How one woman found JOY in the midst of her cancer journey.
It was 2009 and I had just turned 50. Back then, I liked asking kids what they wanted to be when they grew up because I was looking for ideas.
I wanted my life to have meaning. So, I decided to leave Canada and go to Hawaii. Call it a mid-life crisis or call it escape from reality…I was going to spend a few years volunteering for a charitable organization there. Surely that would cure my destiny angst.
“I’ll discover my purpose there,” I thought. And if I didn’t, at least I’d get a good tan. Baby steps.
I was way overdue for my mammogram, so I figured I’d better get one before I left. Come to think of it, I’d had a painful lump for several weeks, but everyone said that if a lump was painful, it wasn’t cancer, so I wasn’t worried. After all, ‘everyone’ knows best, right?
After the mammogram, my doctor ordered an ultrasound, then a biopsy. “There’s something there, but it’s probably nothing,” he reassured me.
Biopsy day. Minutes after it was completed, the films were ready. Technicians gathered around the illuminated screen and studied the results somberly.
I interrupted the silence: “Everything okay?”
“There’s a 70% chance it’s cancer,” one of the staff responded, “We’ll know for sure in a week.”
My bet was on the 30% chance it wasn’t cancer. “Should I go ahead and book my flight to Hawaii?” I asked optimistically.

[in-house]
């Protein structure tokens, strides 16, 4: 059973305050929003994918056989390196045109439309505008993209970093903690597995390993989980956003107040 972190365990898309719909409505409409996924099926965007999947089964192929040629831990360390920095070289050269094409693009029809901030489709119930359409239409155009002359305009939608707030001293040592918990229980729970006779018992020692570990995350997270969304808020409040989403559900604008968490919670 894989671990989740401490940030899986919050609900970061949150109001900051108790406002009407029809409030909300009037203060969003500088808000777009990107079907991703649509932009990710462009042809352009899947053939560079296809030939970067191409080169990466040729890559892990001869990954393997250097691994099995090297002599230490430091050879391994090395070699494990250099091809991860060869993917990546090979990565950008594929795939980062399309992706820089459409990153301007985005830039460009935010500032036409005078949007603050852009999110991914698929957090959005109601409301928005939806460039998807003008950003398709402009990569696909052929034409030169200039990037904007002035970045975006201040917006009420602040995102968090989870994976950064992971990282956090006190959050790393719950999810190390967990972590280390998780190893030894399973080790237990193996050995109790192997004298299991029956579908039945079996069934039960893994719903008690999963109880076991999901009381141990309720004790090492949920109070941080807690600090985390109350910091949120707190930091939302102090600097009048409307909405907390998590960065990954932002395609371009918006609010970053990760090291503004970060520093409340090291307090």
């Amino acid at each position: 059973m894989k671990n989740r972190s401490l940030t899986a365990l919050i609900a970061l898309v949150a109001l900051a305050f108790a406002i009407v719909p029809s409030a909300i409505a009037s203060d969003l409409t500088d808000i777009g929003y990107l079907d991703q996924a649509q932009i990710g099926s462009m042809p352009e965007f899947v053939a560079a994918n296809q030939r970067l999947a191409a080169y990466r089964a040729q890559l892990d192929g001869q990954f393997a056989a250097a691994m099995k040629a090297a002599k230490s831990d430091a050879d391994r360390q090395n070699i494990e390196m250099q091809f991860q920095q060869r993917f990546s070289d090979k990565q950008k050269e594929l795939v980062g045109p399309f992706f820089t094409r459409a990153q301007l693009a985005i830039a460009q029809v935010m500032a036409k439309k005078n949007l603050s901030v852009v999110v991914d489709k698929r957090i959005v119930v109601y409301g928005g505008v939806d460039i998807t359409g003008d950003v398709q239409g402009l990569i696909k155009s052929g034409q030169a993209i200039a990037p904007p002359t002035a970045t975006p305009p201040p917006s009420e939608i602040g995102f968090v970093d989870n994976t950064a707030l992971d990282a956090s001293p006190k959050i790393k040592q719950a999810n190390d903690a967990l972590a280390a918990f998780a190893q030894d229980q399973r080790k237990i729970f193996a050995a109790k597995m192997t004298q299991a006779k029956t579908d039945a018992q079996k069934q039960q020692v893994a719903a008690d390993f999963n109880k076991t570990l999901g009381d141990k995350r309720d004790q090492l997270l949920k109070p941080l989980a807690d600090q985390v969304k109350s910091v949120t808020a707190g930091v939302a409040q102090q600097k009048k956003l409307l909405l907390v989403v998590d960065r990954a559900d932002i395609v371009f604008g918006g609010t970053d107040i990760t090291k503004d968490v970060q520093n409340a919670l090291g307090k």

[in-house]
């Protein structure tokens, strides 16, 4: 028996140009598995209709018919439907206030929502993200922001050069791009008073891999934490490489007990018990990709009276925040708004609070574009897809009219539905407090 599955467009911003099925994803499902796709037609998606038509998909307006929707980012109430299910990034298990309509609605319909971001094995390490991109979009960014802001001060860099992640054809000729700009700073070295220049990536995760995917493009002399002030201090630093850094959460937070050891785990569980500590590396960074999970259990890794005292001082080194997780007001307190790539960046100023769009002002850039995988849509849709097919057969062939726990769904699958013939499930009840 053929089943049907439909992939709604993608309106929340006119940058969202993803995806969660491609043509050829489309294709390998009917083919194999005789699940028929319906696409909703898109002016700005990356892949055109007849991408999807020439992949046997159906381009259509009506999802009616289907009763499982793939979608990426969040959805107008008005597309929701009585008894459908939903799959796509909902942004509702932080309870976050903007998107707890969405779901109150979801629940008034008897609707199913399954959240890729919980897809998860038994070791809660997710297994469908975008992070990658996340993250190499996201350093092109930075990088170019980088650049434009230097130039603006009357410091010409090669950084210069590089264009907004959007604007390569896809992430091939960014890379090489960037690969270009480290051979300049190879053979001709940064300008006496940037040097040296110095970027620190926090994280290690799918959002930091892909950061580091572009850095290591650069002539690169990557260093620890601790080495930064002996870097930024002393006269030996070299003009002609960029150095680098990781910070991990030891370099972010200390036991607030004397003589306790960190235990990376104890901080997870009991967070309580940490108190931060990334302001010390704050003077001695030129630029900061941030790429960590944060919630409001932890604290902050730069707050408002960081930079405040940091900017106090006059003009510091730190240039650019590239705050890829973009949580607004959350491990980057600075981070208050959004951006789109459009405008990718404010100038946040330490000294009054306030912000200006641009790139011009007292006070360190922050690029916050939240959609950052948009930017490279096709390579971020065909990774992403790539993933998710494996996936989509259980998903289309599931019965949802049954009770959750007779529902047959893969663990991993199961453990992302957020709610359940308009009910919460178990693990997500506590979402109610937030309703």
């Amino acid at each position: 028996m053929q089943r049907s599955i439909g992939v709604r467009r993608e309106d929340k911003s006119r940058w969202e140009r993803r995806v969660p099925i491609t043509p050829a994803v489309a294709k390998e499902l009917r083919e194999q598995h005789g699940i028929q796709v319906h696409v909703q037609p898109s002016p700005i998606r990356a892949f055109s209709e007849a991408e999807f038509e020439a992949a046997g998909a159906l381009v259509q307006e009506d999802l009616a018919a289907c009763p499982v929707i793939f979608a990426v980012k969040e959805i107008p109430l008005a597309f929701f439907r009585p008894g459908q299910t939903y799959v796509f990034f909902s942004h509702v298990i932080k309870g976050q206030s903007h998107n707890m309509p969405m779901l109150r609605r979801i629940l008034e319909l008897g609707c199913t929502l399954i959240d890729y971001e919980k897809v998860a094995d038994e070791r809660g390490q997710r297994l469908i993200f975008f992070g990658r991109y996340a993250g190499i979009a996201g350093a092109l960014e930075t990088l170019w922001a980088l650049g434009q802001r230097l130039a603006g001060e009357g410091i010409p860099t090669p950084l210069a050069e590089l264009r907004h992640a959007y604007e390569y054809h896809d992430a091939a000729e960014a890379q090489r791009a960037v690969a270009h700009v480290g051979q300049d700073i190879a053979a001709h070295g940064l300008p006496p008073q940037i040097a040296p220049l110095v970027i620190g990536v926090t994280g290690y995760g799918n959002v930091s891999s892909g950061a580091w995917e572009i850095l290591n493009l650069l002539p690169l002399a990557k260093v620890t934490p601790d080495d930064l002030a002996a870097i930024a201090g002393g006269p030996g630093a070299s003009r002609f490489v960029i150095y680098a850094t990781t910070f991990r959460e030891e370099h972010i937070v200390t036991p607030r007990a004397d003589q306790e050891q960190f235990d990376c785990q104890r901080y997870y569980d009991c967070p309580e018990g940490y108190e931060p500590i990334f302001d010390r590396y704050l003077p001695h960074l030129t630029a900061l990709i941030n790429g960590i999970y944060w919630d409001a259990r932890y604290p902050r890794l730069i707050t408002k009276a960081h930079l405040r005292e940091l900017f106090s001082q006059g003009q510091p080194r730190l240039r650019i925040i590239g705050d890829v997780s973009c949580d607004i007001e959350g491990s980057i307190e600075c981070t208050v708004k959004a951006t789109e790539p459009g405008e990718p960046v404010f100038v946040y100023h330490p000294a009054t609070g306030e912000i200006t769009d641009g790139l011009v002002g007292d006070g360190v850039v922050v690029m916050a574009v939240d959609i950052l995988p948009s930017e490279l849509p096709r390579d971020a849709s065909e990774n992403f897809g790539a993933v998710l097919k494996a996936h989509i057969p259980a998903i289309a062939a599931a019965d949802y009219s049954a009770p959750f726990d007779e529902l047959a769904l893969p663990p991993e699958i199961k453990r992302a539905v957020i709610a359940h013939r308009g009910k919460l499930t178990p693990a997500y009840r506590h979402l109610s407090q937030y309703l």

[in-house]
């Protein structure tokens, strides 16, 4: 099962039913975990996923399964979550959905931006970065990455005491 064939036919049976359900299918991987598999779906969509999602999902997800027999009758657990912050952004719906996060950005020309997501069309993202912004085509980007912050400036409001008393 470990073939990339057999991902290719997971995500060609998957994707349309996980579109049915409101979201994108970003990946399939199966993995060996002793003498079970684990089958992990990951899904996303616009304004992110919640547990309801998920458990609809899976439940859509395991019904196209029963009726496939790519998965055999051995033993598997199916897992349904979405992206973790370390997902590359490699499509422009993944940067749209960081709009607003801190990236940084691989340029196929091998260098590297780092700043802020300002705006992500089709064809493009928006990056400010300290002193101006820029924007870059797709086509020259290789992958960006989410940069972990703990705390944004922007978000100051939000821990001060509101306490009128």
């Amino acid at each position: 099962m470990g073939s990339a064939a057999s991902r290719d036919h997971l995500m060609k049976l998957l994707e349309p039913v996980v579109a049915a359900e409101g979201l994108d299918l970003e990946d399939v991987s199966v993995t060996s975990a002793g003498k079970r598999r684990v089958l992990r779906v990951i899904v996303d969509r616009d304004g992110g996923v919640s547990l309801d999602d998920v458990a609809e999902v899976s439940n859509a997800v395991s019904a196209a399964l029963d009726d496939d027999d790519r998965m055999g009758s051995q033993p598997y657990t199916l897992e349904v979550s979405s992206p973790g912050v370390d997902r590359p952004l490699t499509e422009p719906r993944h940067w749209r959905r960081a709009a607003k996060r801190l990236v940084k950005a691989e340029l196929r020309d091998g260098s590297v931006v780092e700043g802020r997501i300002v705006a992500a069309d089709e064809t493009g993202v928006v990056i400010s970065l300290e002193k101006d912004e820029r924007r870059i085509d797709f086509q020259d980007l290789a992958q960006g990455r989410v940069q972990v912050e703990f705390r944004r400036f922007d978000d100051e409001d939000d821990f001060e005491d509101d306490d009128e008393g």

“I wouldn’t,” the technician responded quietly.
This Can’t Be Happening To Me
A week later, a nurse called. “You have breast cancer,” she said gently. And my world came crashing down.
The hospital didn’t waste any time, thankfully. Three weeks later, I was undergoing surgery. My doctor had advised a lumpectomy. “No!” I replied firmly, “I want a double mastectomy.” I’m the eleventh cancer in my family and had learned the hard way from others in my family that it was best to be proactive. This was not a cold; it was cancer. My ‘girls’ were expendable.
Somewhere within me, comedy began to spring up. I wanted this cancer experience to strengthen, not decimate me. I wanted to be able to laugh in the face of it until its ugly power shrank before my very eyes.
I figured the terms “double mastectomy” and “bilateral mastectomy” were too mundane, so I decided on “corporate downsizing” and “double double”. Much more colorful.
My favorite TV shows would now be “Breastless Housewives” and “The Young and the Breastless”. And because I would no longer have boobies, I told people that if I’d married Michael Bublé, I’d be Wendy Boobless Bublé. Kinda catchy.